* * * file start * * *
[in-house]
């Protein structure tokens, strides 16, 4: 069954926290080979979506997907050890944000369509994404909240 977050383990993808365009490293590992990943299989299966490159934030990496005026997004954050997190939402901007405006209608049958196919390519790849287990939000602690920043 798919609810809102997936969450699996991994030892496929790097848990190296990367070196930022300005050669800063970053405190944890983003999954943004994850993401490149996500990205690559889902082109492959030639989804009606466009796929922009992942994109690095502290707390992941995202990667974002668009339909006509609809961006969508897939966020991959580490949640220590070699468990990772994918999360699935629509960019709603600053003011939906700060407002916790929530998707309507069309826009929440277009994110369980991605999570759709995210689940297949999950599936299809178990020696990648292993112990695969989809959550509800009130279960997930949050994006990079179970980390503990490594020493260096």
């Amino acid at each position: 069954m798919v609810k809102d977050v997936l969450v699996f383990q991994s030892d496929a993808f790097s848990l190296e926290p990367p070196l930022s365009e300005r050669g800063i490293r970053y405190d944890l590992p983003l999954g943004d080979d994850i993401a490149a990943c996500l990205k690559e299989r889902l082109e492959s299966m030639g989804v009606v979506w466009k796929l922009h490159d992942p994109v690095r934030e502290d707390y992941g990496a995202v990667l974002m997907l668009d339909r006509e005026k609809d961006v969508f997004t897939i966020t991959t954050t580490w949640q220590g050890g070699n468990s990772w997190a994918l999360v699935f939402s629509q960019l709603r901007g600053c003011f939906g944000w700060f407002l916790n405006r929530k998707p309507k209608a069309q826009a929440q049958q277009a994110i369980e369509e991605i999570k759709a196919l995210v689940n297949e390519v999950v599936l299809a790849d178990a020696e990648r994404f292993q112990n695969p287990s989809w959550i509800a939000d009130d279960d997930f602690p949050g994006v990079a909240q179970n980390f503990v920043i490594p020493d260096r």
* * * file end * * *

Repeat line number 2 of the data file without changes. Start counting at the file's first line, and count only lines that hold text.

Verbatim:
């Protein structure tokens, strides 16, 4: 069954926290080979979506997907050890944000369509994404909240 977050383990993808365009490293590992990943299989299966490159934030990496005026997004954050997190939402901007405006209608049958196919390519790849287990939000602690920043 798919609810809102997936969450699996991994030892496929790097848990190296990367070196930022300005050669800063970053405190944890983003999954943004994850993401490149996500990205690559889902082109492959030639989804009606466009796929922009992942994109690095502290707390992941995202990667974002668009339909006509609809961006969508897939966020991959580490949640220590070699468990990772994918999360699935629509960019709603600053003011939906700060407002916790929530998707309507069309826009929440277009994110369980991605999570759709995210689940297949999950599936299809178990020696990648292993112990695969989809959550509800009130279960997930949050994006990079179970980390503990490594020493260096």